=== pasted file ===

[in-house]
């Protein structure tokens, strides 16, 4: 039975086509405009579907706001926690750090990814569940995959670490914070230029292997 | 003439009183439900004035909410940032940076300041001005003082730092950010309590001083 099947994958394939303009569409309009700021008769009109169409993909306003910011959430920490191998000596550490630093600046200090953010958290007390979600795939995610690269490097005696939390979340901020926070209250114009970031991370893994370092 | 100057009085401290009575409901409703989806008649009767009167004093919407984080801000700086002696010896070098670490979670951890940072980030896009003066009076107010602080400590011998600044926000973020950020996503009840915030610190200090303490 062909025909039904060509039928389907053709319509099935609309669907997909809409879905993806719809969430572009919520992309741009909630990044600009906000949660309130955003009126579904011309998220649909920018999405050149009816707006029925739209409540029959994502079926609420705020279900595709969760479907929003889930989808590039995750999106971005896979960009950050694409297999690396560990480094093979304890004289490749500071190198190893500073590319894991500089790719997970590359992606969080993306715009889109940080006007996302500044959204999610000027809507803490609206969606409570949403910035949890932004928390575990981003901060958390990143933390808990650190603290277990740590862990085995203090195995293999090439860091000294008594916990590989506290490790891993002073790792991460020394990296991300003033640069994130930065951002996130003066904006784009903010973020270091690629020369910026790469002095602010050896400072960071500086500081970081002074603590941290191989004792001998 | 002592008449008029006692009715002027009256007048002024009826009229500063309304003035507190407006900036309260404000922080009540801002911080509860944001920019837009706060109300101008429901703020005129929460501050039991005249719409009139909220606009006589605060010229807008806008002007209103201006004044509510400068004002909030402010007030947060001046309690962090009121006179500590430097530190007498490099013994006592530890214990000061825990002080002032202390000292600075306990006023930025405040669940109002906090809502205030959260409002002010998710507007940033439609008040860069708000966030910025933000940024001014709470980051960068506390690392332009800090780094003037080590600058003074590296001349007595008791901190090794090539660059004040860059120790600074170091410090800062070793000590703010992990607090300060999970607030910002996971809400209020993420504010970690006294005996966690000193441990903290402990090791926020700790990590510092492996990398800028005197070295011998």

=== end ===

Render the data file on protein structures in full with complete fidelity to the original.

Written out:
[in-house]
């Protein structure tokens, strides 16, 4: 039975086509405009579907706001926690750090990814569940995959670490914070230029292997 | 003439009183439900004035909410940032940076300041001005003082730092950010309590001083 099947994958394939303009569409309009700021008769009109169409993909306003910011959430920490191998000596550490630093600046200090953010958290007390979600795939995610690269490097005696939390979340901020926070209250114009970031991370893994370092 | 100057009085401290009575409901409703989806008649009767009167004093919407984080801000700086002696010896070098670490979670951890940072980030896009003066009076107010602080400590011998600044926000973020950020996503009840915030610190200090303490 062909025909039904060509039928389907053709319509099935609309669907997909809409879905993806719809969430572009919520992309741009909630990044600009906000949660309130955003009126579904011309998220649909920018999405050149009816707006029925739209409540029959994502079926609420705020279900595709969760479907929003889930989808590039995750999106971005896979960009950050694409297999690396560990480094093979304890004289490749500071190198190893500073590319894991500089790719997970590359992606969080993306715009889109940080006007996302500044959204999610000027809507803490609206969606409570949403910035949890932004928390575990981003901060958390990143933390808990650190603290277990740590862990085995203090195995293999090439860091000294008594916990590989506290490790891993002073790792991460020394990296991300003033640069994130930065951002996130003066904006784009903010973020270091690629020369910026790469002095602010050896400072960071500086500081970081002074603590941290191989004792001998 | 002592008449008029006692009715002027009256007048002024009826009229500063309304003035507190407006900036309260404000922080009540801002911080509860944001920019837009706060109300101008429901703020005129929460501050039991005249719409009139909220606009006589605060010229807008806008002007209103201006004044509510400068004002909030402010007030947060001046309690962090009121006179500590430097530190007498490099013994006592530890214990000061825990002080002032202390000292600075306990006023930025405040669940109002906090809502205030959260409002002010998710507007940033439609008040860069708000966030910025933000940024001014709470980051960068506390690392332009800090780094003037080590600058003074590296001349007595008791901190090794090539660059004040860059120790600074170091410090800062070793000590703010992990607090300060999970607030910002996971809400209020993420504010970690006294005996966690000193441990903290402990090791926020700790990590510092492996990398800028005197070295011998």